Though worldly goals are most sought after, these are elusive in nature. The ultimate goal to be attained is the knowledge of Truth — Tatva Jnana. The Upanishads reiterate that enlightenment is the highest Purushartha, leading to salvation. The Chandogya Upanishad teaches the path to Brahma Jnana and stresses the role of the mind in the act of realisation, pointed out Sri Mani Dravid Sastrigal in a lecture. It comprises eight chapters with the first five teaching the Upasanas or practices for Brahma Jnana and the last three the fruits of Upasana which is gaining Tatva Jnana.

Any activity, be it physical or mental, is carried out well if the mind is fully involved in it. It goes without saying that total coordination of the mind should be ensured when one tries to imbibe subtle truths. Enhanced levels of discipline and concentration are a must during a rigorous search for the Atma.

By nature, the mind is hyperactive and keeps flitting from one thought to another with extraordinary deftness. It influences the individual’s emotional state, causing a sense of joy or sorrow governed by one’s likes and dislikes. Such disturbances are definite hurdles faced by one seeking the truth of the Atma. It is indeed a great challenge for the seeker to gain control over the mind and direct it to meditate on the inner Self. This Upanishad teaches the various Upasanas to guide the mind develop ‘ekagrata’ or one-pointedness to bring it under control, meditation being shown as the crux of Upasana.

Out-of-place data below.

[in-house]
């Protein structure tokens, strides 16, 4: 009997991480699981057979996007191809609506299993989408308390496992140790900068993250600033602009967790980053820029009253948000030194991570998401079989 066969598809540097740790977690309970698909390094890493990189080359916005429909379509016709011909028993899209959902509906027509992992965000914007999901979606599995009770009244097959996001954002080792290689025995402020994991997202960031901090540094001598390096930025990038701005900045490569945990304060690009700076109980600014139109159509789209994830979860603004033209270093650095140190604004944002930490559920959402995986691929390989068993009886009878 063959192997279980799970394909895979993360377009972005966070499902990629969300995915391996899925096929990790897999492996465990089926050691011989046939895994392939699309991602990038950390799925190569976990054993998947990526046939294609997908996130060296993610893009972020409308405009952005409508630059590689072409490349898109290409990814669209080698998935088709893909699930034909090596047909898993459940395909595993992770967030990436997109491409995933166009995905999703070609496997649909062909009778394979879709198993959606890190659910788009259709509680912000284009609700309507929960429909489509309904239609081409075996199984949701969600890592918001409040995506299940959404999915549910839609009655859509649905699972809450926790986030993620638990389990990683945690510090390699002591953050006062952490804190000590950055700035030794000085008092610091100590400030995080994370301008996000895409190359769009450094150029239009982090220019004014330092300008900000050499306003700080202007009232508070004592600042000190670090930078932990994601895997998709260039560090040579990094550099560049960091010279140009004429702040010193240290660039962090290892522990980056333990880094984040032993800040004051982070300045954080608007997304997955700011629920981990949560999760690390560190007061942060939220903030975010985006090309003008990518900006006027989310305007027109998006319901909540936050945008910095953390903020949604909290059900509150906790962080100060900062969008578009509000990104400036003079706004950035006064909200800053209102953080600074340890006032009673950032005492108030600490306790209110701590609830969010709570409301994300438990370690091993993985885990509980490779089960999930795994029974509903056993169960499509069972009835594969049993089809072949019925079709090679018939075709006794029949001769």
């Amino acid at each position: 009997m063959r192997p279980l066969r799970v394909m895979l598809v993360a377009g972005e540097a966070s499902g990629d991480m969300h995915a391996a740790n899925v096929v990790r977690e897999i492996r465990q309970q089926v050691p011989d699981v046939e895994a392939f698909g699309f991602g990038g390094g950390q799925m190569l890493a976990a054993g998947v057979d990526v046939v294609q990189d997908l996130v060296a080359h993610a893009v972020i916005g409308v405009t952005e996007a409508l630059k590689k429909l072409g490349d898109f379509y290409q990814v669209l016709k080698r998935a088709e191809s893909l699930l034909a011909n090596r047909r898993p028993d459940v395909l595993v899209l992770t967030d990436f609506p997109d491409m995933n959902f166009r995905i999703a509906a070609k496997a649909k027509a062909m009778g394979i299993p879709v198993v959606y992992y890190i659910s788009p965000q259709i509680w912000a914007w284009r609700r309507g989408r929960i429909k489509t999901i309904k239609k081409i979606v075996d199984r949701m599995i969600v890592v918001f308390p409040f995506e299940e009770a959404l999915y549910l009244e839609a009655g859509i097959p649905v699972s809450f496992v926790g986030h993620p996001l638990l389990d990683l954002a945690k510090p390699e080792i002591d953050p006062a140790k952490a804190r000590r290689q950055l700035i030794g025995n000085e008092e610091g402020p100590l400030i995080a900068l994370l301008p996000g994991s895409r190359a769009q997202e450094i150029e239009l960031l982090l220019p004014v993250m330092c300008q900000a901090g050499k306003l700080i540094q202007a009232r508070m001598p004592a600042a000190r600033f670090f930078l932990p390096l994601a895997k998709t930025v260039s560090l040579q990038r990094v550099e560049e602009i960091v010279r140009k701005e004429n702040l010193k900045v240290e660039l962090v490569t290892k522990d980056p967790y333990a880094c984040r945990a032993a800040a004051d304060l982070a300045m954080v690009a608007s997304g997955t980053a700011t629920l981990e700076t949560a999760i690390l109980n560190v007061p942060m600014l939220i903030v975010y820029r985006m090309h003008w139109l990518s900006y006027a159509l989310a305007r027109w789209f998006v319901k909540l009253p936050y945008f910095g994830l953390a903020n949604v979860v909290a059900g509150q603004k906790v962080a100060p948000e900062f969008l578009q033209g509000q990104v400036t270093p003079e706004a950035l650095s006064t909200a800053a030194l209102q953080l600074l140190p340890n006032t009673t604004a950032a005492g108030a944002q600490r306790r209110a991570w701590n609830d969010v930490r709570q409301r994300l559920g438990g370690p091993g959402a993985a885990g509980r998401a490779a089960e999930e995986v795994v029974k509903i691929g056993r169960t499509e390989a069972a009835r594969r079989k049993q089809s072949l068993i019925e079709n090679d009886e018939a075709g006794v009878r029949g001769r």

One has to dwell on the Atma and search for its roots. “From where does the Atma come? What is its essence? Where does it go?” During the quest, the differences that are manifest in the universe lead us to believe in each one’s individuality, giving rise to feelings of “You, Yours, Me, Mine and I.” It is to be realised that all beings are held within the Supreme Brahman. To attain this realisation through meditation, the Upanishad emphasises that the mind is to be tethered to Pranava or Omkara. Om, the prefix to Vedic chants, is not just a syllable but a symbol representing the very Supreme Brahman. Not just a prefix but a hand-hold to lead one to the Ultimate.